NO SUBSTITUTE FOR EXPERIENCE
My wife and I have been in the property management business for almost 40 years. Throughout our careers, we have heard and seen almost everything a tenant could throw at you. Some of the tenant's tricks can be costly or cause problems if not caught in time, so I thought I would share some of my experience in catching these issues.
Tenants looking for rentals that have qualifying issues will usually try to talk directly to owners of rental property rather than go through a rental management company. They look for owners advertising their own properties because they know owners will not be as thorough with the screening process as a professional manager. Credit checks, eviction records, and criminal checks are not as available to individual owners as they are to professional management companies. Beware of pushy applicants wanting to pay cash and move in immediately before there is time to check references or credit.
The application process is another area too be cautious. Of course, it is easy for a tenant to falsify information, so the application must have a statement that voids the lease if the information given is later found to be false. Ask for 5 years of previous rental history and look for voids or inaccurate and unavailable references. Applicants will leave unqualified roommates, pets or family members off of the application with the intent of moving them in after the lease is signed. Of course, this is a violation of the lease, however, when checking references make sure to ask about pets and who lived with the applicant in the previous rental.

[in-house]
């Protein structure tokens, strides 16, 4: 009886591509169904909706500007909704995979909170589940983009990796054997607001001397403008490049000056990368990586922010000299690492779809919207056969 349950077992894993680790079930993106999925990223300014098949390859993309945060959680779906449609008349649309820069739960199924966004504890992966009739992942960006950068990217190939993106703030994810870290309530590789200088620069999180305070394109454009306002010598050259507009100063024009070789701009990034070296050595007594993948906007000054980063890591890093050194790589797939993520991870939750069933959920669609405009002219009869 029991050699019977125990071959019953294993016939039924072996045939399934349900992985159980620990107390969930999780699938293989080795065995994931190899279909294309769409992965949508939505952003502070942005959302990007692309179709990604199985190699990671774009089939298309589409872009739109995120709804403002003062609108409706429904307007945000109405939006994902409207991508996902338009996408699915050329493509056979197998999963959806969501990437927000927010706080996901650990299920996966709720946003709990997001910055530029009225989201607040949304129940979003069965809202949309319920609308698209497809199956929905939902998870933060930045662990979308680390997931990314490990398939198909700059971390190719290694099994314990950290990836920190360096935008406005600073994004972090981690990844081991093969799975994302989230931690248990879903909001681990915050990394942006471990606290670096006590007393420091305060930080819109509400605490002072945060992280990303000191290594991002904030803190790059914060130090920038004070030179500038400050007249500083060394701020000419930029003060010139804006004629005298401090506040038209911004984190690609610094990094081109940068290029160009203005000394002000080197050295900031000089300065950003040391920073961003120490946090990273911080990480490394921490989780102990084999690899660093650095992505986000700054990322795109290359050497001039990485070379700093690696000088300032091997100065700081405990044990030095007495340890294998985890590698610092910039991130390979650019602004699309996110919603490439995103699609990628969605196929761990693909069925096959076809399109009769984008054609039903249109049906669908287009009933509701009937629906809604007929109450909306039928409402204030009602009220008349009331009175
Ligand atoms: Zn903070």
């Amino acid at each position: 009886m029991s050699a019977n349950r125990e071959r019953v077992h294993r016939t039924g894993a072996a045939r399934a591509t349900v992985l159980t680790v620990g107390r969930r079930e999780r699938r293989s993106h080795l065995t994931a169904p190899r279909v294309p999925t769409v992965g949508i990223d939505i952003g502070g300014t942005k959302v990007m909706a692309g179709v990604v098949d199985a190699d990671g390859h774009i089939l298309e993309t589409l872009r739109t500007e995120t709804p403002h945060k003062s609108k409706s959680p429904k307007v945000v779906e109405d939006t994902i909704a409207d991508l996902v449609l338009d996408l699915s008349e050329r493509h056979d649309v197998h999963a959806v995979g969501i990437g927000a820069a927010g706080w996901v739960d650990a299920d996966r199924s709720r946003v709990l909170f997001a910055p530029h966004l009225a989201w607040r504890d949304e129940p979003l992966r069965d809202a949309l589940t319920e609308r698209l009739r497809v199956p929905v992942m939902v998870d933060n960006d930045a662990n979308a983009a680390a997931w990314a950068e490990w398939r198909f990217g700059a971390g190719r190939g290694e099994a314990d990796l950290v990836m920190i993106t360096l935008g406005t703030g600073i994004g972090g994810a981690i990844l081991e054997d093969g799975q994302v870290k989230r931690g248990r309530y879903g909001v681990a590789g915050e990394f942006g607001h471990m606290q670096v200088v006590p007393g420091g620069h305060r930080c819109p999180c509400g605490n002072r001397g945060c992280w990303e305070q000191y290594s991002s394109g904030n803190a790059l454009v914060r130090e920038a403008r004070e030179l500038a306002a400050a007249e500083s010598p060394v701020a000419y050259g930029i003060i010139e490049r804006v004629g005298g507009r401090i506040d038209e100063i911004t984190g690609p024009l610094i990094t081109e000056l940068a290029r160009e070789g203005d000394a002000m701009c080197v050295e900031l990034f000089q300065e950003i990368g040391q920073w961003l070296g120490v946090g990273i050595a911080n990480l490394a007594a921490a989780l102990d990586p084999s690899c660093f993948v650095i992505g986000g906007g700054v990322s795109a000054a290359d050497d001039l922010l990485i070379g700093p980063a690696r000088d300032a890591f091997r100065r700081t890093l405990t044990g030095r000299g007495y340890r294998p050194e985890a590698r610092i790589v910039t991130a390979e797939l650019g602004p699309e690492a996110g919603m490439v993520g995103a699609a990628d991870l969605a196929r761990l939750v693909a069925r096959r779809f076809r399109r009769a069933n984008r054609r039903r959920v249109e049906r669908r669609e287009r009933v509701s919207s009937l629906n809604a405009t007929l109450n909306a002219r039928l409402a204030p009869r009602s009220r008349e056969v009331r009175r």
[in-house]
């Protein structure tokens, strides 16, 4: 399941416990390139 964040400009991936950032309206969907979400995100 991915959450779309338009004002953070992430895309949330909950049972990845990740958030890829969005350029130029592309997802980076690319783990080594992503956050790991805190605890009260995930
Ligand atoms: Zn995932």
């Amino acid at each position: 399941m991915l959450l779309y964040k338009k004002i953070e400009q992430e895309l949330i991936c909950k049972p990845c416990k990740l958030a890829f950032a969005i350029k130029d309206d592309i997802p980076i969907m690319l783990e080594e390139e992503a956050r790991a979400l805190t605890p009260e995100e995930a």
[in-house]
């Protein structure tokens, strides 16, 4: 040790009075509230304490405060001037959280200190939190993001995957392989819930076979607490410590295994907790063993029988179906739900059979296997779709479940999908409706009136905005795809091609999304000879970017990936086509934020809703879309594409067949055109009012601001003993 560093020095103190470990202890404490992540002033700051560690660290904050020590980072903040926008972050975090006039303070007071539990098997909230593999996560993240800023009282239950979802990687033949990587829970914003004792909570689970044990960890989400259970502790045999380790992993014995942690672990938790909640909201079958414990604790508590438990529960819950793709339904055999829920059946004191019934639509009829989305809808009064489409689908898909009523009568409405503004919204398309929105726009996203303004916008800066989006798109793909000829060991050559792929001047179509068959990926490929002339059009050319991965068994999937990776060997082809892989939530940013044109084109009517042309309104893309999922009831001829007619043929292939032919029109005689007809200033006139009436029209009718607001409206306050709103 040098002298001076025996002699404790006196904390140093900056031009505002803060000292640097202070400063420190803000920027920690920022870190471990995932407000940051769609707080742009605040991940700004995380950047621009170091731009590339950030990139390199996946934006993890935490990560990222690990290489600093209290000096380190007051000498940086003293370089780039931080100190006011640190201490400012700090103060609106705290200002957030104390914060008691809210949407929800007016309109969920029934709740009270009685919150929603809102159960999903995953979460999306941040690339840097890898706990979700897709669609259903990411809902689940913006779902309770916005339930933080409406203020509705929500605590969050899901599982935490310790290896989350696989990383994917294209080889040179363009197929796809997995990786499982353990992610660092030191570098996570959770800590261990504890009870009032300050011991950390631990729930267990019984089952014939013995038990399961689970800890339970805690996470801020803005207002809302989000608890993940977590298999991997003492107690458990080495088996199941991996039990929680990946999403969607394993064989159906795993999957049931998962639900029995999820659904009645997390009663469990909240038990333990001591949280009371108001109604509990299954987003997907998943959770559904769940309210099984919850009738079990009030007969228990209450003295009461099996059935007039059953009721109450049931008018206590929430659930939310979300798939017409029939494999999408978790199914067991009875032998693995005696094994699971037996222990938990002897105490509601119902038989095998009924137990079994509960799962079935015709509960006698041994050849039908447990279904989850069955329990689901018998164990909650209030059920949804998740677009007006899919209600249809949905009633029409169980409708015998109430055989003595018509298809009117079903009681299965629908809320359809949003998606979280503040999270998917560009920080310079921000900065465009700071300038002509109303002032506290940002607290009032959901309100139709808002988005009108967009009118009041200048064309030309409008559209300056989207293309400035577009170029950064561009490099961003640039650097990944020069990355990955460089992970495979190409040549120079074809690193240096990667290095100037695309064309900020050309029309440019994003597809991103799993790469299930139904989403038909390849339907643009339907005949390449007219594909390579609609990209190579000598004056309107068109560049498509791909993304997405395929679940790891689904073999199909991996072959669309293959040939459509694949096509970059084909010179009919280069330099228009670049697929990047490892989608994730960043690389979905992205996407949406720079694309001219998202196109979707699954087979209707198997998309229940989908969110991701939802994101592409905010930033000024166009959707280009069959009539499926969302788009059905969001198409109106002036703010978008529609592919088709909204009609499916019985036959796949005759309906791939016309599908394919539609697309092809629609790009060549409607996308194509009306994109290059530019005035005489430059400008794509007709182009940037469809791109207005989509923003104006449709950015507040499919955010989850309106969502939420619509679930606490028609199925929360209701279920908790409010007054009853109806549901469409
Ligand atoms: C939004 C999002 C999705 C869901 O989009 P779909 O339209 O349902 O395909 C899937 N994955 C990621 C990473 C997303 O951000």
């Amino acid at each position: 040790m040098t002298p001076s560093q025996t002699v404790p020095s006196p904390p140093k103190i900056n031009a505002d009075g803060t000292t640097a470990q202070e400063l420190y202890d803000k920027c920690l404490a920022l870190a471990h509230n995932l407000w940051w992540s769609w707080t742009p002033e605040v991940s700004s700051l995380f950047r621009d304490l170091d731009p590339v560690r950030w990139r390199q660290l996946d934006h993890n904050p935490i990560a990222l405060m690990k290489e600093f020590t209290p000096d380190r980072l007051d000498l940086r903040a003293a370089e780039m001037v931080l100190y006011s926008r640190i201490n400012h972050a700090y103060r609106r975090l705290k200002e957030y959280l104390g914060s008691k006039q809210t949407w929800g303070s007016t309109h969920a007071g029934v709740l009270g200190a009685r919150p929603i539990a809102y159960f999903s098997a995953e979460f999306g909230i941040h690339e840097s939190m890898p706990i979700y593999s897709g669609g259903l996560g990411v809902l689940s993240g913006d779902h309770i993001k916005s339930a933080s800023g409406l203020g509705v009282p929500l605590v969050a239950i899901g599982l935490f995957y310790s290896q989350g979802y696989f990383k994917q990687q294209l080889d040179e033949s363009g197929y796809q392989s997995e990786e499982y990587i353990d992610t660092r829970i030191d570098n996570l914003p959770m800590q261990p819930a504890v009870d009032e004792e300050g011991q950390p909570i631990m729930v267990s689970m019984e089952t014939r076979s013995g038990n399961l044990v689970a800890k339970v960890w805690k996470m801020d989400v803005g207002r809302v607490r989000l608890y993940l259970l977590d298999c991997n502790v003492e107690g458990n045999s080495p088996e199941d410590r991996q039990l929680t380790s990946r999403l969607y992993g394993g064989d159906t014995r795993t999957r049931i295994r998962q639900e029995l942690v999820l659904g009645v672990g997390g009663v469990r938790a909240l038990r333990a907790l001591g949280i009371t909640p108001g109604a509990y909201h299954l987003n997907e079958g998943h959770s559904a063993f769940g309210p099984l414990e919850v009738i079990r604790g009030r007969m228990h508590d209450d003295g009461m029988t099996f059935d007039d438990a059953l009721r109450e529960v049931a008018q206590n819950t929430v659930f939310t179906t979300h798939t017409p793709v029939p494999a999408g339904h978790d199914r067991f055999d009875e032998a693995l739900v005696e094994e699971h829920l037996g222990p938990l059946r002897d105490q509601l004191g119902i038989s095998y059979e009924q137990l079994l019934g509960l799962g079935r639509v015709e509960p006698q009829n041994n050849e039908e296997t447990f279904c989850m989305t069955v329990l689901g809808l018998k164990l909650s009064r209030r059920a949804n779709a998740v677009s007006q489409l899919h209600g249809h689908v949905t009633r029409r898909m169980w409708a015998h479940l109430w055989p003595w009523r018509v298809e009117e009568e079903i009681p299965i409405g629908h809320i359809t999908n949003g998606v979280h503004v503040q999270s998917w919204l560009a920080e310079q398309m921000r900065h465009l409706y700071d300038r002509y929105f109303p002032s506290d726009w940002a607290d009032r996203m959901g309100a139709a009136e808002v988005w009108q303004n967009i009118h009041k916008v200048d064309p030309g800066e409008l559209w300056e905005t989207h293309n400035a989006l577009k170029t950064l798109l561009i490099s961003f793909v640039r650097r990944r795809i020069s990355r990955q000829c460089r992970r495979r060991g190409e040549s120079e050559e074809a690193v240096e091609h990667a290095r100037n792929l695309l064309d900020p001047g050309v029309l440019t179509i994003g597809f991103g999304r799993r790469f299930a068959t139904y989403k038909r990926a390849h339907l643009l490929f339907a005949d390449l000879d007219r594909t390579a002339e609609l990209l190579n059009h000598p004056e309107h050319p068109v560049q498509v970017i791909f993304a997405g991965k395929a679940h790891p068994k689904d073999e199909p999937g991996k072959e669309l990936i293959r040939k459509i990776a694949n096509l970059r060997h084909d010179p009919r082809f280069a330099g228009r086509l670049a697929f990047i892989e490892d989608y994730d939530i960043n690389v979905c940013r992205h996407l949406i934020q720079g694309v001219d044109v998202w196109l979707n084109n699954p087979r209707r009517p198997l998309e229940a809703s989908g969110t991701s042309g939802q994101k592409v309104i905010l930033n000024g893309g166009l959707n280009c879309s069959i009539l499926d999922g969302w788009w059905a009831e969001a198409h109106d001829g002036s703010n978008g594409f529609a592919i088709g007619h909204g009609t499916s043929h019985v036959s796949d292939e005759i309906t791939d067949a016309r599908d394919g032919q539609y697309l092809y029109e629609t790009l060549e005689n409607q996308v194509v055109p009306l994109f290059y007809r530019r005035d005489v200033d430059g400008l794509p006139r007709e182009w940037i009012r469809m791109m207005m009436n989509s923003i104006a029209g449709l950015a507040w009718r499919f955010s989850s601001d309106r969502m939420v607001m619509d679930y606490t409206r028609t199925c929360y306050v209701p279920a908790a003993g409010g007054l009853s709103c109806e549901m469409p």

During the tenant's occupancy damages caused by the tenant are often hidden. Periodic inspections of the property are necessary and should be done discretely. Tenants have rights of possession when leasing and it is unlawful under normal conditions for an owner to visit the property without the tenant’s permission. When you call and let the tenant know that you are coming to check on the rental, they can temporarily remove an unauthorized pet or roommate, conceal certain damages, and clean up before your arrival. Driving by from time to time and having maintenance technicians inspect for you when performing repairs can often catch a tenant off guard too reveal damages or pets. When driving past your rental, look for extra vehicles, broken blinds, and the condition of the lawn. Unauthorized cars can mean extra people living in the unit. Broken blinds are often caused by pets and if a tenant is not taking care of the outside they most likely aren’t maintaining the inside.
When a tenant moves at the end of the lease make sure the power and water are left on until the final inspection has been completed. Tenants will turn off the utilities to hide damages. Make sure too test disposals, dishwashers, plumbing, and sprinkler systems. Dark rooms can make it hard to see damaged walls and flooring. If there has been a pet, it is a good idea to hold the distribution of the deposit for at least 10 days to allow time for hatching fleas and disguised odors to show up.
An experienced property manager will qualify a prospective applicant and prevent dishonest tenants from taking possession of your rental. Their experience with maintenance, Landlord/Tenant Statues, and financial issues are also valuable to the protection of your rental investment.
J. Matthew Scheel
Owner | Broker
Sundance Rental Management